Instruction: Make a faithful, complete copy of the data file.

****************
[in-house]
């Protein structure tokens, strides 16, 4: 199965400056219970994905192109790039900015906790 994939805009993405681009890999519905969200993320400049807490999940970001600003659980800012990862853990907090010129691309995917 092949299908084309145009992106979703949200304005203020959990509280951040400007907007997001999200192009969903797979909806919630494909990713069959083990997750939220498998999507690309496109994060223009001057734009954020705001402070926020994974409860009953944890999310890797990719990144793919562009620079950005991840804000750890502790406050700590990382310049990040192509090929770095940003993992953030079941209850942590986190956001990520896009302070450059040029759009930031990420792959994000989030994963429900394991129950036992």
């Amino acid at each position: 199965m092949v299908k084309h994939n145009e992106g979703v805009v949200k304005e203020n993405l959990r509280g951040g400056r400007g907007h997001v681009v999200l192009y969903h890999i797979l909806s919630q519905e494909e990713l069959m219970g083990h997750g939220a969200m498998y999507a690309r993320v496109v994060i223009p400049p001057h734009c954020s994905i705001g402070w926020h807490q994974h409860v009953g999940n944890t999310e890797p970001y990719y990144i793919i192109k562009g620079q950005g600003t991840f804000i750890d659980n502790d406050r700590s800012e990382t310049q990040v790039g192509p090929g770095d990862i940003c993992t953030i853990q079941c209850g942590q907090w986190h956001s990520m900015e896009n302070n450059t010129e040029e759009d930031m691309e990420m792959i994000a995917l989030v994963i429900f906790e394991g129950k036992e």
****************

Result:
[in-house]
């Protein structure tokens, strides 16, 4: 199965400056219970994905192109790039900015906790 994939805009993405681009890999519905969200993320400049807490999940970001600003659980800012990862853990907090010129691309995917 092949299908084309145009992106979703949200304005203020959990509280951040400007907007997001999200192009969903797979909806919630494909990713069959083990997750939220498998999507690309496109994060223009001057734009954020705001402070926020994974409860009953944890999310890797990719990144793919562009620079950005991840804000750890502790406050700590990382310049990040192509090929770095940003993992953030079941209850942590986190956001990520896009302070450059040029759009930031990420792959994000989030994963429900394991129950036992």
């Amino acid at each position: 199965m092949v299908k084309h994939n145009e992106g979703v805009v949200k304005e203020n993405l959990r509280g951040g400056r400007g907007h997001v681009v999200l192009y969903h890999i797979l909806s919630q519905e494909e990713l069959m219970g083990h997750g939220a969200m498998y999507a690309r993320v496109v994060i223009p400049p001057h734009c954020s994905i705001g402070w926020h807490q994974h409860v009953g999940n944890t999310e890797p970001y990719y990144i793919i192109k562009g620079q950005g600003t991840f804000i750890d659980n502790d406050r700590s800012e990382t310049q990040v790039g192509p090929g770095d990862i940003c993992t953030i853990q079941c209850g942590q907090w986190h956001s990520m900015e896009n302070n450059t010129e040029e759009d930031m691309e990420m792959i994000a995917l989030v994963i429900f906790e394991g129950k036992e």